You might want to hide your personal information from the government. This is your right. If you decided to use a VPN to hide your data, you must be curious about if the government has ability to track you while using a VPN. Let’s learn if they can or cannot!
You may have heard that using a VPN makes you anonymous online. This isn't strictly true, but it's also not entirely false.
The internet is a wild and wonderful place, but it's also a dangerous one. For example, if you want to go on a shopping spree at Nordstrom or buy some illegal drugs online, you could get tracked by law enforcement and investigated.
That's why people use VPNs—virtual private networks—to protect their privacy. But can the government track VPN users? We're here to answer that question!
Governments Track Your Activities Through Your IP Address
Your IP address can be public or private; when it's public, anyone can find out what it is with some simple tools like Google Maps. When it's private, only certain people who have permission from the owner of that IP address (like their ISP) can see what it is.
If you're using a VPN that doesn't offer strong encryption or has weak security measures, your IP address could be exposed. You might also have trouble using certain websites if they don't allow VPNs or if they're blocked by your ISP.
If you're using public Wi-Fi and connecting to the Internet through a VPN, your information could be intercepted by hackers at any point along the way.
What Kind of Information Could The Government Get From VPNs?
VPNs can be a great way to protect your privacy, but they're not perfect against governments. Here's what the government can get from using one:
Metadata about who you talk to and when
IP addresses (which can help them identify you)
Information about how much data you've downloaded and uploaded (which can help them identify a person who has specific footprints on the internet)
Data Retention Laws and VPN
One of the biggest problems with VPNs is that they can be used to circumvent data retention laws. Data retention laws require companies and ISPs to keep the logs of their customers' activities—including what websites they visit, what apps they use, and sometimes even where they are at any given time—for a certain amount of time before deleting them.
The problem with these laws is that they are often used as an excuse for government surveillance. While the purpose of these laws is to make sure law enforcement can find out who was responsible for a crime or an act of terrorism, it's also been used in countries like China to track dissidents and other political opponents of the state.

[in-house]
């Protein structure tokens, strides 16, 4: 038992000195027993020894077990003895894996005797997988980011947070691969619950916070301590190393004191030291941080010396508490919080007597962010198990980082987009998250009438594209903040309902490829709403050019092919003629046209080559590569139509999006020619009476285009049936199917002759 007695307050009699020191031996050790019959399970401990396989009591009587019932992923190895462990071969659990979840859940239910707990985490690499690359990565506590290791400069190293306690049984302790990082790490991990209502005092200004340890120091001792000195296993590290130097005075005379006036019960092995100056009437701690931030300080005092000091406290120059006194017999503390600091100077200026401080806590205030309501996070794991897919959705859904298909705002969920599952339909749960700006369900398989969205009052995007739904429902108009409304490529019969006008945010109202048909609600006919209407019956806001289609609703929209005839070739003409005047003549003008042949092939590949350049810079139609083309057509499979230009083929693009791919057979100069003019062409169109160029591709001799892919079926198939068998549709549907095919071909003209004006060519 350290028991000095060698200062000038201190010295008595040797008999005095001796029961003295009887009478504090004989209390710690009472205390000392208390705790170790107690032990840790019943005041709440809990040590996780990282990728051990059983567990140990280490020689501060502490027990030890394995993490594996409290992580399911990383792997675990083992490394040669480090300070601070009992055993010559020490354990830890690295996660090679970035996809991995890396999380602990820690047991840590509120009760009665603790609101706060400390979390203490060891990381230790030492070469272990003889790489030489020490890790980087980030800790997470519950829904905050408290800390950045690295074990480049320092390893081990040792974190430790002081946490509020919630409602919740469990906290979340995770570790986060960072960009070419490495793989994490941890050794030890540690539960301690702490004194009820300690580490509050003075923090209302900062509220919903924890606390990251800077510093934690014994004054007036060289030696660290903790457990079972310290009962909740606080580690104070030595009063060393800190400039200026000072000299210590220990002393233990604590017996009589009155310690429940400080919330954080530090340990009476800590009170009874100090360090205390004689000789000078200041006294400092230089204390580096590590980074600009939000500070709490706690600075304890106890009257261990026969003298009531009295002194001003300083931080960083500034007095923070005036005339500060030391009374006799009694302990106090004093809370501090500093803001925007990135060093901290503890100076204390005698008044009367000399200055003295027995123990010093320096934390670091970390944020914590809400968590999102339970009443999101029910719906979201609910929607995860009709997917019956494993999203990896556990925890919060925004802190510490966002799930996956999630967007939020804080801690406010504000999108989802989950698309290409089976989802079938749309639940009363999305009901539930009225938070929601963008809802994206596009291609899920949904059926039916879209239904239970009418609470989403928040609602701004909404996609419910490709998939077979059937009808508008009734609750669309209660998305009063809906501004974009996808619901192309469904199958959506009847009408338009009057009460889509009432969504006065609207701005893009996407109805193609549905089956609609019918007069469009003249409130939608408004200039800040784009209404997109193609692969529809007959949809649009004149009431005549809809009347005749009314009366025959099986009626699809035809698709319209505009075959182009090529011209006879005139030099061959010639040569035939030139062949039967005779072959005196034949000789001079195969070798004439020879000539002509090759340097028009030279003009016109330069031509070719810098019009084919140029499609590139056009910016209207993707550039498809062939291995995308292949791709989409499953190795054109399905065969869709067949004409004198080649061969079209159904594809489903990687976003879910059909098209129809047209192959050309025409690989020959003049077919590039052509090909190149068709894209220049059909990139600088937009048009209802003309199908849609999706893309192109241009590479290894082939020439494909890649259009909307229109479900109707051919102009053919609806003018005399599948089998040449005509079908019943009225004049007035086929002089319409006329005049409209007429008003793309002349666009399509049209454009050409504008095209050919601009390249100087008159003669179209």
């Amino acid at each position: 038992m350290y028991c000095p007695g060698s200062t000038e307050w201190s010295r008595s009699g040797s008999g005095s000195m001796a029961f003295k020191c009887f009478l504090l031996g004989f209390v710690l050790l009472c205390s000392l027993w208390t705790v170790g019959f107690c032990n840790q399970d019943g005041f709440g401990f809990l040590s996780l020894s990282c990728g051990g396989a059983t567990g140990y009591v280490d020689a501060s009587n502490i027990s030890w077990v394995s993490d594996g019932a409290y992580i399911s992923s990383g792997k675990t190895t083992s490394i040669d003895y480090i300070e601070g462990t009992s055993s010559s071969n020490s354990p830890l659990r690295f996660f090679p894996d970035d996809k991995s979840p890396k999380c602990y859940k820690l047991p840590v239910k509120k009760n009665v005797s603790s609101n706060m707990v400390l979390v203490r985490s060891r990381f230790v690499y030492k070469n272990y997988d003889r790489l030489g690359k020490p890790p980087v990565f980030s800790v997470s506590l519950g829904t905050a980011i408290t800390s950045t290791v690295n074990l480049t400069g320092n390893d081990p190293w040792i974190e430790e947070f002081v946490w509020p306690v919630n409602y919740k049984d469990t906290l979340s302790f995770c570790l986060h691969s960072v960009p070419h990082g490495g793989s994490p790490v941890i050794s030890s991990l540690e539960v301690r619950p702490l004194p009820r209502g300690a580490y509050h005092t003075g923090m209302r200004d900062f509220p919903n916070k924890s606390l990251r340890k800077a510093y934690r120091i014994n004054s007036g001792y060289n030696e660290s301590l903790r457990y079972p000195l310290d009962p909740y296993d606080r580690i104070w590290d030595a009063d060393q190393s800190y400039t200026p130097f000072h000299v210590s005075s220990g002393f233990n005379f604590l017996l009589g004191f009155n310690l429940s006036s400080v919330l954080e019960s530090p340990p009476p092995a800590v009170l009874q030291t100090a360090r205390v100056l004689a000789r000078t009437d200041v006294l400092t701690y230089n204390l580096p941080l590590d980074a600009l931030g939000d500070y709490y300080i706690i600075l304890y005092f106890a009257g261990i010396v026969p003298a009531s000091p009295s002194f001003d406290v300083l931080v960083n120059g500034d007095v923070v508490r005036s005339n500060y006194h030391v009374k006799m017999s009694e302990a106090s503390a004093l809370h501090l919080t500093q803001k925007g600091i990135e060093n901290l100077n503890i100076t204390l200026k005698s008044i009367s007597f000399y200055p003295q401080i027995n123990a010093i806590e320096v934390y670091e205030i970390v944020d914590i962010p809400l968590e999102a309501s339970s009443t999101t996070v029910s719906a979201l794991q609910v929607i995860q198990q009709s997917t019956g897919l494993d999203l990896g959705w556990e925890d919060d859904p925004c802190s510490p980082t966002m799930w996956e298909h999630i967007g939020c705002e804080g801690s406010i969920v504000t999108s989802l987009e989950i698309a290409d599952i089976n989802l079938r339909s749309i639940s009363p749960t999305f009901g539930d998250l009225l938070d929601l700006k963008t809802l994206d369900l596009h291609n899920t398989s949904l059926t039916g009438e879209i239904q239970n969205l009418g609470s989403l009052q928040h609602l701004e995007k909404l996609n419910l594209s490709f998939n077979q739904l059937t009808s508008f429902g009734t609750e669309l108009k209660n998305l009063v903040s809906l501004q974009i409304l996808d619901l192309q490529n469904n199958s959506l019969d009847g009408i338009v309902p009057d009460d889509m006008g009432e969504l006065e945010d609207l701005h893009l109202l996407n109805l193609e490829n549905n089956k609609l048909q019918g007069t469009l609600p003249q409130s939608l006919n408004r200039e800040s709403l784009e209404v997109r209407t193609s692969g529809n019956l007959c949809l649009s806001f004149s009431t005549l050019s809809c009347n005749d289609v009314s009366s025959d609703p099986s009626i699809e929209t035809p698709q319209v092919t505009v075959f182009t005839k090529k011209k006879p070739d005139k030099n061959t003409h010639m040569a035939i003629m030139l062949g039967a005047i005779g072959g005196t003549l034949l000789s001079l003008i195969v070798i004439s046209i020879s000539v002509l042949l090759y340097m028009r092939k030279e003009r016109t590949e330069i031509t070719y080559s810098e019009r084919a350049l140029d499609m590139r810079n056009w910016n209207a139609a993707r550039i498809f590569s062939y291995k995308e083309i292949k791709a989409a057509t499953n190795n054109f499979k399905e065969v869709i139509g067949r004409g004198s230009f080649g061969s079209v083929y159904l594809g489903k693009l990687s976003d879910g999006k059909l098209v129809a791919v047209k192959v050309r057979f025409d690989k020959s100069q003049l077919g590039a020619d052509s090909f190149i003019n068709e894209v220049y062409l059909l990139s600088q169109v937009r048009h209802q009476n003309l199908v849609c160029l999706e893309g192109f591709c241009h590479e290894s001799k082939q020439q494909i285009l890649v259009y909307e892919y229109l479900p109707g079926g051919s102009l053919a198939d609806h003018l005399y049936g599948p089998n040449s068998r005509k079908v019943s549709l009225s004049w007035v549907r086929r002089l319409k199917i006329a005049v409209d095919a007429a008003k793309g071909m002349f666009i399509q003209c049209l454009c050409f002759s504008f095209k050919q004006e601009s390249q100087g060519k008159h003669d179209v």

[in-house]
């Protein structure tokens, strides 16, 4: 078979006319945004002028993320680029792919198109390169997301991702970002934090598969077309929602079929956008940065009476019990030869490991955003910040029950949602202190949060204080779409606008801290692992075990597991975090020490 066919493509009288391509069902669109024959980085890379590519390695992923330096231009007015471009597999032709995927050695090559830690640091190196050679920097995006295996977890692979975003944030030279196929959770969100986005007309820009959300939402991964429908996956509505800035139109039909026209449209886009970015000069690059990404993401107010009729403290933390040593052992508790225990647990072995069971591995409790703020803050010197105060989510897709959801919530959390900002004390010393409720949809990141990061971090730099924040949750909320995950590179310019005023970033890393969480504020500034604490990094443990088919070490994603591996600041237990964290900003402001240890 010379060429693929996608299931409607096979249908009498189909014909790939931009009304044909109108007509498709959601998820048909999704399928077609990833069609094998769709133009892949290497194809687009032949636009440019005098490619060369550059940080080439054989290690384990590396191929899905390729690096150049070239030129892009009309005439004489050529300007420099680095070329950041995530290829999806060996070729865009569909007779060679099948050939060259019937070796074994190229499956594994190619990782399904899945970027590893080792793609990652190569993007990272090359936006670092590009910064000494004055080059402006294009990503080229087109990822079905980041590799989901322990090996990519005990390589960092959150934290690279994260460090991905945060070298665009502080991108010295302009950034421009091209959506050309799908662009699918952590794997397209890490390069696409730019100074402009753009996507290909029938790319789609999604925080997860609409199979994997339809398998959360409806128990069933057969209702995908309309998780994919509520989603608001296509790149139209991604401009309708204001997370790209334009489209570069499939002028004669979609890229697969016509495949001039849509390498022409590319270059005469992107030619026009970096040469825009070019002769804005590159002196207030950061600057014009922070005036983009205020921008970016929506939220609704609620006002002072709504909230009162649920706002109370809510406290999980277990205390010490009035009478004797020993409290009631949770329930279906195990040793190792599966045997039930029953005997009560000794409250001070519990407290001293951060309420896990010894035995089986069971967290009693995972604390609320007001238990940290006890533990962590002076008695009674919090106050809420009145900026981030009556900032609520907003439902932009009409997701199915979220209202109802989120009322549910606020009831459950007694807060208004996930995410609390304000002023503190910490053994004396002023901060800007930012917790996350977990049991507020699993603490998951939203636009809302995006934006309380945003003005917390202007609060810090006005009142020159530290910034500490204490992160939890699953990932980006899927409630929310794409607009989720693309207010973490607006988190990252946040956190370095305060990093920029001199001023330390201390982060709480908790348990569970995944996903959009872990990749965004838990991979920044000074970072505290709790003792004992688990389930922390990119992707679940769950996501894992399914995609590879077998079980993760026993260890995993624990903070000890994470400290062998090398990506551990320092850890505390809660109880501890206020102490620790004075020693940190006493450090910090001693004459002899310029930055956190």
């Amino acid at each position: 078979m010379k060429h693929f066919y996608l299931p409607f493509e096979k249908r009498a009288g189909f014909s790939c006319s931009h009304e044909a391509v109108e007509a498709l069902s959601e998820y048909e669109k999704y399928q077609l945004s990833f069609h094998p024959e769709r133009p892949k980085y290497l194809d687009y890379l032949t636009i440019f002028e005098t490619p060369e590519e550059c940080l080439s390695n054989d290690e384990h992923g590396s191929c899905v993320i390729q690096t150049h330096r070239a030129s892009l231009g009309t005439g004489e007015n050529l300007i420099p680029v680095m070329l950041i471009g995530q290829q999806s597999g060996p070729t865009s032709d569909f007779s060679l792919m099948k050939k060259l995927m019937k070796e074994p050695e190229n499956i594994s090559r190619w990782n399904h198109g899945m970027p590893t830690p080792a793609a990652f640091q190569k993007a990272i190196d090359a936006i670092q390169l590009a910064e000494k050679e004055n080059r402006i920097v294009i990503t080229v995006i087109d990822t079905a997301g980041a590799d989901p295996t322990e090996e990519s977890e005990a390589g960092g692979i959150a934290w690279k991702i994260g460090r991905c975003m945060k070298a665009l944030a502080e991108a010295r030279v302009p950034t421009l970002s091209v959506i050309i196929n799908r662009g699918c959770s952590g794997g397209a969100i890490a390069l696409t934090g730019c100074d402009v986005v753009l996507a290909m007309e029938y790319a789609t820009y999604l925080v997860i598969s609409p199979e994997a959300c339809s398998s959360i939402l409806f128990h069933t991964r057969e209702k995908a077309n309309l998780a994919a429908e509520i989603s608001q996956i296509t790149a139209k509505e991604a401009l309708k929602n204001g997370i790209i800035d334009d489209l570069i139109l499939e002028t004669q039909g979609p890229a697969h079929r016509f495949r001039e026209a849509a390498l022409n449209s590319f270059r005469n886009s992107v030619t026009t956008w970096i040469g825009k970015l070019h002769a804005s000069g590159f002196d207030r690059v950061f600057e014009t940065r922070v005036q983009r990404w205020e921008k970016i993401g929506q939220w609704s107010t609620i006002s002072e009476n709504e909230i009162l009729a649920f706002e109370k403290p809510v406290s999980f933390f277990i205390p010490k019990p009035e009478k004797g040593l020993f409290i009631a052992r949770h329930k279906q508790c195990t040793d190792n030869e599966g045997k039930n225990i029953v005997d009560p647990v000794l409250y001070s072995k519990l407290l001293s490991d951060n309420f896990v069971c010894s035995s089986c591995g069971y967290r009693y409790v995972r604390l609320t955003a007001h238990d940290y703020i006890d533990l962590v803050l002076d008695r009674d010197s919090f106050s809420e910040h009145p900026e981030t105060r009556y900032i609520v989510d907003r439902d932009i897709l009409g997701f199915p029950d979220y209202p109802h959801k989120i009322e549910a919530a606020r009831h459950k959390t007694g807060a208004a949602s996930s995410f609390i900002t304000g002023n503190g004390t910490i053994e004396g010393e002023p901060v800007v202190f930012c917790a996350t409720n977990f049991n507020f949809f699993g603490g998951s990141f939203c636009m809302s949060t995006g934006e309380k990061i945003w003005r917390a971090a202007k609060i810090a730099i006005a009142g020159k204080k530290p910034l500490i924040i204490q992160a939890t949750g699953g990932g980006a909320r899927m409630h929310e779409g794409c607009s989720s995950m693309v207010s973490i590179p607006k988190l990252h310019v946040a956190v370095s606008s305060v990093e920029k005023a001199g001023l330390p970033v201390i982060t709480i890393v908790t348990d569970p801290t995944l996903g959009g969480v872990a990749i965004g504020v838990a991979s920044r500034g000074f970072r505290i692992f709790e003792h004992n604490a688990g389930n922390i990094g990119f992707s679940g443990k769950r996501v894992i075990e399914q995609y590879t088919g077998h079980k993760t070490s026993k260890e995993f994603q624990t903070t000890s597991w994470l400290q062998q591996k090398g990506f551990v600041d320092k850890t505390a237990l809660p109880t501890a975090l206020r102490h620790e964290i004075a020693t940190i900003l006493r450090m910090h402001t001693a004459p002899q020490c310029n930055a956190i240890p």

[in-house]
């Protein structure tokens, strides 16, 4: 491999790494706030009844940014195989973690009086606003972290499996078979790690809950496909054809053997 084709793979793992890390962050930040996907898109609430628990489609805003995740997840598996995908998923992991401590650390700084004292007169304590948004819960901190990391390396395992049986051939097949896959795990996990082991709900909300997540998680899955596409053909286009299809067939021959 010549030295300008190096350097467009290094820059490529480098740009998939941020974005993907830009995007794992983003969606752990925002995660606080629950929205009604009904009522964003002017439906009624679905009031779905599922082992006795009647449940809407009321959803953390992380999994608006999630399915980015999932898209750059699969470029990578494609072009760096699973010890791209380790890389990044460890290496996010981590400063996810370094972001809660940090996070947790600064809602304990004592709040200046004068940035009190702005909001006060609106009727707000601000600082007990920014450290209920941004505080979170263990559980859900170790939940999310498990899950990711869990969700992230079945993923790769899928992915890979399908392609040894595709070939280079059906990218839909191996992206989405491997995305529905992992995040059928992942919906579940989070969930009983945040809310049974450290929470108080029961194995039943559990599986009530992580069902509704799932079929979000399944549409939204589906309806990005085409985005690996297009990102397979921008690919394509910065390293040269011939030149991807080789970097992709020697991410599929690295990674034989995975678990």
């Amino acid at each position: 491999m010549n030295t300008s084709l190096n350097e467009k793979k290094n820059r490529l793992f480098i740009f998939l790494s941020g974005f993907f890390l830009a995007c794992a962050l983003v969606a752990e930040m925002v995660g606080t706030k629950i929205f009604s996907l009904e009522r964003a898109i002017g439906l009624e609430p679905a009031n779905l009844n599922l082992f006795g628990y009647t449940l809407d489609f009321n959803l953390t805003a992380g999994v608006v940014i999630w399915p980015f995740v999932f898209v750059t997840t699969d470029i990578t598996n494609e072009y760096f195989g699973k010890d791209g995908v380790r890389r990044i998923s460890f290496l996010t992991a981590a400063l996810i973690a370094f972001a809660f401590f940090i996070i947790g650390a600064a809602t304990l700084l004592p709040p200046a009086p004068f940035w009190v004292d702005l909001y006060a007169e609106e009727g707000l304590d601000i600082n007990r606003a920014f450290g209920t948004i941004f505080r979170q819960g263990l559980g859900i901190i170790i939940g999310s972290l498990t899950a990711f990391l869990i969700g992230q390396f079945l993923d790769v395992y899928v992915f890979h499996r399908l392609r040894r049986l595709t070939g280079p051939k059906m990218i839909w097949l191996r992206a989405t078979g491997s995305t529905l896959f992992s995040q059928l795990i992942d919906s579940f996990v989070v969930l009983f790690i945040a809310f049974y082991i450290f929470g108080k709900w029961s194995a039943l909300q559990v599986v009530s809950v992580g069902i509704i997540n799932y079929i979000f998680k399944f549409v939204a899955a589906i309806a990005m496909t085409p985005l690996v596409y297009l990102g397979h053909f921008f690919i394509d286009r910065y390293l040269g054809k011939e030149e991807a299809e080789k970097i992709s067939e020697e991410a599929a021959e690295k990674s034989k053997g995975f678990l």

VPNs pose a double threat to this kind of tracking: not only do they allow users to access a larger number of websites (which would otherwise be blocked), but they also obscure where those websites are being accessed from. In fact, some VPNs promise "no logs," meaning that even if your ISP wanted to store information about what you were doing online, there wouldn't be anything for them to collect!
Can Law Enforcement Track Your Online Activity While Using VPN?
The short answer: no, law enforcement cannot track your online activity while you're using a VPN.
But let's unpack that a little bit. There are two main ways law enforcement can track your online activity and they both involve the government getting your IP address.
The first way is by getting the IP address directly from your internet service provider (ISP). When you connect to the internet, your ISP assigns you an IP address and keeps track of it for billing purposes. They also keep the logs of when you connect and disconnect from their network, which means they could be subpoenaed by law enforcement to share this information if they wanted to find out what websites a user connected to over time.
The second way is through a court order or subpoena for records from an internet company or website (like Google or Facebook) that stores browsing history or other user data. This is what happened with Lavabit founder Ladar Levison, who had been ordered by the government to turn over his encryption keys so they could read all of his users' email messages but refused on principle—and then shut down his service entirely because he believed complying would compromise the privacy of all his users.
In fact, it's actually really common for people to use VPNs.
However, If you live in one of these countries that restrict VPN usage, then your government can track what websites you visit and even see what sites you're looking at when you use a VPN:
Everyone has the fundamental right to privacy. And while a VPN can be helpful in protecting your identity and location, it doesn't mean that the government or anybody else can't track you. After all, they have their ways of seeing what you're doing online. However, the concern regarding VPNs is largely unwarranted. There's good reason to use a VPN, but you need to make sure that it's being used legally. You can do to hide your identity from prying eyes!